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Throw another shrimp on the barbee, as they say in Australia. Or do they?

Apple named Instagram its "iPhone App of the Year" Down Under... and why that matters

Instagram, an app that lets friends share their photos in a continuous feed after applying various special-effects filters has earned Apple's "iPhone App of the Year" award Down Under.
Instagram apple iphone app australia Enlarge
Erick Schonfeld, David Karp of Tumblr, and Kevin Systrom of Instagram during TechCrunch Disrupt New York May 2011 at Pier 94 on May 24, 2011 in New York City. (Joe Corrigan/AFP/Getty Images)

Australians must be one photogenic nation.

Apple reports that Instagram, an app that lets friends share their photos in a continuous feed after applying various special-effects filters has earned its "iPhone App of the Year" award Down Under.

Of course, Australia's not an island... when it comes to trends in technology.

Google further and you'll find that Apple everywhere has named the photography filter program — which makes it "near-impossible to take a bad shot" —  its "App of the Year."

The annual iTunes Rewind 2011 and App Store Rewind 2011 lists detailing of the top selling apps, music, TV shows, movies and podcasts for the year were released Thursday, and although Angry Birds "ran away with the number one spot on the iPhone and iPad in all categories except top free iPhone app, which was awarded to Facebook," according to TechCrunch, Instagram was Apple's "editorial" pick.

The top-30 lists can all be viewed here in iTunes.

Further to the idea that Australia's consumer patterns reflect global trends in technology, the idea that this nation of 22 million may one day (soon) be leading them is perhaps not so farfetched. 

Known as a nation of early adopters, increased use of smartphones and tablets such as the iPad are set to drive Australia's Internet Protocol (IP) traffic up 41 per cent year on year — "eventually surpassing the average global growth rate of IP traffic," according to Computerworld Magazine.

Citing a report by Cisco, the magazine wrote that from 2010 to 2015, annual global IP traffic will have reached 966 exabytes — a "compound annual growth of 32 percent."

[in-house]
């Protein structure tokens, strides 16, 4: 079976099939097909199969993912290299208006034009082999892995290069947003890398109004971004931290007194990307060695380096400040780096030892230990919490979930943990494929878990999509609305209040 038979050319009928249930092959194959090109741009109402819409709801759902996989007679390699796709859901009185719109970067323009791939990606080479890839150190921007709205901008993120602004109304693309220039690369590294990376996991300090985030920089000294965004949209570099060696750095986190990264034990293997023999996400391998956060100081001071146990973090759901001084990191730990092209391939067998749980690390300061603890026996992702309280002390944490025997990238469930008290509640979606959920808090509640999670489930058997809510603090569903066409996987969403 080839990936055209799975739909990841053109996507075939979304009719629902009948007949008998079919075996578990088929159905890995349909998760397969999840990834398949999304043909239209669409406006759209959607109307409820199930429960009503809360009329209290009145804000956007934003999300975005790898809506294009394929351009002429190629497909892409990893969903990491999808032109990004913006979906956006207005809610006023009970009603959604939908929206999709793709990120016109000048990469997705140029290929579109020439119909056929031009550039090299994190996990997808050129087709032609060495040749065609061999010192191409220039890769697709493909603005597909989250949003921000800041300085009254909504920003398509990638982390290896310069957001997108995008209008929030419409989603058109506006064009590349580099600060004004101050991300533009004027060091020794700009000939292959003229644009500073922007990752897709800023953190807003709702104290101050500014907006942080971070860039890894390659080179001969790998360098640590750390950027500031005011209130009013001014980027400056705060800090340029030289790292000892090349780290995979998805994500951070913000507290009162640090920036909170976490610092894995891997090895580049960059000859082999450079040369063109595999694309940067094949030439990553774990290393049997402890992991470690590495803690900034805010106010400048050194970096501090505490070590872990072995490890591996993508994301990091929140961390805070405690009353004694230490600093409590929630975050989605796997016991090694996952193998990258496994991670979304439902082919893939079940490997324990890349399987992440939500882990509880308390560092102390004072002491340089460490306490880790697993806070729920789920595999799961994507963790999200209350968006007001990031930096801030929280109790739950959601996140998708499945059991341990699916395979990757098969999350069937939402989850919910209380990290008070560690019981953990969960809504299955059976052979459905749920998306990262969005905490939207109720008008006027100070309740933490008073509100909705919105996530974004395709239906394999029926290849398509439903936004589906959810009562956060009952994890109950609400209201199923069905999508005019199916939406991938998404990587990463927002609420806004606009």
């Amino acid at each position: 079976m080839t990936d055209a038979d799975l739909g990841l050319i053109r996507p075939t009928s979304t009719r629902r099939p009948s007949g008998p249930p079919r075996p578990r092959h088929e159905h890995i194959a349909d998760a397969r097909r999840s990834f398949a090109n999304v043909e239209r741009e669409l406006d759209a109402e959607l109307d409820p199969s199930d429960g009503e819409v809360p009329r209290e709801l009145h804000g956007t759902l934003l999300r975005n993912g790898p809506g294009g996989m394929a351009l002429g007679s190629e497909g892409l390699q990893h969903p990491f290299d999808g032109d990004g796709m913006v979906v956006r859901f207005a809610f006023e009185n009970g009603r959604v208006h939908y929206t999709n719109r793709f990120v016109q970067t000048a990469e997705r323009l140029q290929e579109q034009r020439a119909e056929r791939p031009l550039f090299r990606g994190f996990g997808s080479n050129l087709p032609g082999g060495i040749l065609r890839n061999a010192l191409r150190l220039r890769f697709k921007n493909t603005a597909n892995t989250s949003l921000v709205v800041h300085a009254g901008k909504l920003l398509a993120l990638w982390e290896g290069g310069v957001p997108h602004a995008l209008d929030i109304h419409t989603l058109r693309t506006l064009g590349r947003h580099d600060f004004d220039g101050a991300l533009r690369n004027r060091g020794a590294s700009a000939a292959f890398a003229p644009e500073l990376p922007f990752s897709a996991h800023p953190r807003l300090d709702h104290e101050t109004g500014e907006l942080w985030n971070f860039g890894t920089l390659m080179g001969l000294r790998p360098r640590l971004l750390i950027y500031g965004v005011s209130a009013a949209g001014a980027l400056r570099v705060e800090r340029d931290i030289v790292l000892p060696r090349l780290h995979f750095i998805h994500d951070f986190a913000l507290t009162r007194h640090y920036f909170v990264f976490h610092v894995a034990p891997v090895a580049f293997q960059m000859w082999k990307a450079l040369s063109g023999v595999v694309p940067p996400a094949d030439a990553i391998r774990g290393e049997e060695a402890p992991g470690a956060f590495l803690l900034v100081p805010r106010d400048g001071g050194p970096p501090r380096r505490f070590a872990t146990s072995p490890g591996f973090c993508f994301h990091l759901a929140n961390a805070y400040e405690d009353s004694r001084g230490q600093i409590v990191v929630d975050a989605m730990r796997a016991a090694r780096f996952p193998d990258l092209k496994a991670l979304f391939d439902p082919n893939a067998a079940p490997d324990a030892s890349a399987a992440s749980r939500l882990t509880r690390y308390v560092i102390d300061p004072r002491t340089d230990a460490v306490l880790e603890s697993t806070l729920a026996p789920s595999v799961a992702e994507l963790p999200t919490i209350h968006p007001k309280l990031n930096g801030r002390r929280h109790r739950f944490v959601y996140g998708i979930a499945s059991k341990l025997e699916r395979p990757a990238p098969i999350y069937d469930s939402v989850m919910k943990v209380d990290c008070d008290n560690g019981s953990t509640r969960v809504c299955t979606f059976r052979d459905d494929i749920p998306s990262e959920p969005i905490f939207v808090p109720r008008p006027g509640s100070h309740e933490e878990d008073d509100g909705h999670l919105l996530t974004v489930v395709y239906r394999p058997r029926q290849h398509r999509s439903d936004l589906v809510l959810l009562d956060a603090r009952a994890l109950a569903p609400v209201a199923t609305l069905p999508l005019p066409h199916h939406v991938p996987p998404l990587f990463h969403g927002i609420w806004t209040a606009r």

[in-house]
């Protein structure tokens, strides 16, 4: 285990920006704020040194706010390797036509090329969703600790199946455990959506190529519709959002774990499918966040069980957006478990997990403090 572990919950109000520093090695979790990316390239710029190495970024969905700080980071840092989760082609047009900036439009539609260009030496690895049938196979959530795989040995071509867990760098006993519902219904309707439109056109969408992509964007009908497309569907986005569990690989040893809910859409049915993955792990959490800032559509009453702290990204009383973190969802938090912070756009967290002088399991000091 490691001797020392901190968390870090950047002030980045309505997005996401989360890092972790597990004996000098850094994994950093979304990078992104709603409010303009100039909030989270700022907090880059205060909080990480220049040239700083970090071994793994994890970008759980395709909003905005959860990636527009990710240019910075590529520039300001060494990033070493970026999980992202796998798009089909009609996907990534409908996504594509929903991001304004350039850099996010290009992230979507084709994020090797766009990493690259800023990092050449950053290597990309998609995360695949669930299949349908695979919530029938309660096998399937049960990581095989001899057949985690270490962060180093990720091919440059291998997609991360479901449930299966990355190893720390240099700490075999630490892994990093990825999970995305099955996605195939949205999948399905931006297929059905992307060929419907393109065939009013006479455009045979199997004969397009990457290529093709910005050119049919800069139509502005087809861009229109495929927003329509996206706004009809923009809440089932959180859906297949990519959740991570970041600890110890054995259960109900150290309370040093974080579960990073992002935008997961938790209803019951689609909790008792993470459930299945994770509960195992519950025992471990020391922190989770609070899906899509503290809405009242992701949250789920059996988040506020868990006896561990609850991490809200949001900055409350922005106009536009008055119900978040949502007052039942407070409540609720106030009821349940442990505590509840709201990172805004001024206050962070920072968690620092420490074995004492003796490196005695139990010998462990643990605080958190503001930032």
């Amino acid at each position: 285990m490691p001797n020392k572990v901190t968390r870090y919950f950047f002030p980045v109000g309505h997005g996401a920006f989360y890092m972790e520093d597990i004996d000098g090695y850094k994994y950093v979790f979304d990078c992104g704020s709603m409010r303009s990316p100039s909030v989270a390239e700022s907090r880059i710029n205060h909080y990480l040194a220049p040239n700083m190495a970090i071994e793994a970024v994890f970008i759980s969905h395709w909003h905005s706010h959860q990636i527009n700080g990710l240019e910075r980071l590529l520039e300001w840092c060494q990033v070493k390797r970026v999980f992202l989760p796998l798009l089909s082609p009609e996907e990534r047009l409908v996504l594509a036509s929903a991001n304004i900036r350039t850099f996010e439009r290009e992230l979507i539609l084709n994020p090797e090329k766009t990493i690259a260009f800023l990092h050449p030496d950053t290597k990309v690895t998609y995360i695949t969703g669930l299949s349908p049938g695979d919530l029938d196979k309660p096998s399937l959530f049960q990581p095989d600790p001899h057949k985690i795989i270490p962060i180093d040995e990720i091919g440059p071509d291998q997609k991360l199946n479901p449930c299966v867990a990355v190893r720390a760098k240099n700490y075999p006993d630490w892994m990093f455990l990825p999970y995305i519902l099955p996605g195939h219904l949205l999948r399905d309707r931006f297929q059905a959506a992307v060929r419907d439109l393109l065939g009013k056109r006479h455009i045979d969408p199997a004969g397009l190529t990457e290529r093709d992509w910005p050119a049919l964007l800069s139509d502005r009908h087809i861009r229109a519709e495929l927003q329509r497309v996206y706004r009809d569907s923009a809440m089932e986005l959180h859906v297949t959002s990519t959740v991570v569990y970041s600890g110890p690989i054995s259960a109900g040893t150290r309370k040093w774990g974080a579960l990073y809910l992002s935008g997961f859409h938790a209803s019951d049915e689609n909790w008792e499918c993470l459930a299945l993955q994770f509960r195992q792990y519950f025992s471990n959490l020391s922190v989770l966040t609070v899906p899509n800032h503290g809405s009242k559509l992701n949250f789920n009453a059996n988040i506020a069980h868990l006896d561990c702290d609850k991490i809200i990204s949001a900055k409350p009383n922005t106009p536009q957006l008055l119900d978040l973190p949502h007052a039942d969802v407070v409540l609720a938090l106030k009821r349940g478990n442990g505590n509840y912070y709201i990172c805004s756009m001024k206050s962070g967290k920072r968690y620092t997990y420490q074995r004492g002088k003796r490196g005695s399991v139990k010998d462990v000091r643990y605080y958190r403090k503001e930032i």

"In the same timeframe, Australia's IP traffic is estimated to have a compound annual growth of 41 per cent."

The magazine quotes Cisco's chief technology officer Down Under, Kevin Bloch, as saying: "We already cross the percentage in terms of smartphones and have a high level of uptake," Bloch said. "A smartphone generates at least 26 times more data than a normal phone does.

"iPads and tablets require 30 times more bandwidth and business people are typically using those tablets outside of the physical business."

Back to that notion of a photogenic nation...

The Australian newspaper quotes an Apple Australia spokeswoman as saying company picked its awards based not only on the number of downloads from the Australian iTunes and App store, but on "an assessment of content."

It's clear Instagram likes what it sees, with chief executive Kevin Systrom reportedly confirming this week that an Android version of the app was being developed.

"We have two people working on Android now," Systrom told attendees of the LeWeb conference in Paris, CNet reported. "I'm excited to be able to see our numbers today nearly double."

According to the Washington Post:

Instagram announced this summer that it had hit 5 million users only eight months after it was introduced. In a company blog post Thursday, the now 14-month-old company said that it has more than 14 million users who post about 400 million images.

http://www.globalpost.com/dispatches/globalpost-blogs/down-under/instagram-apple-iphone-apps-angry-birds-techcrunch-leweb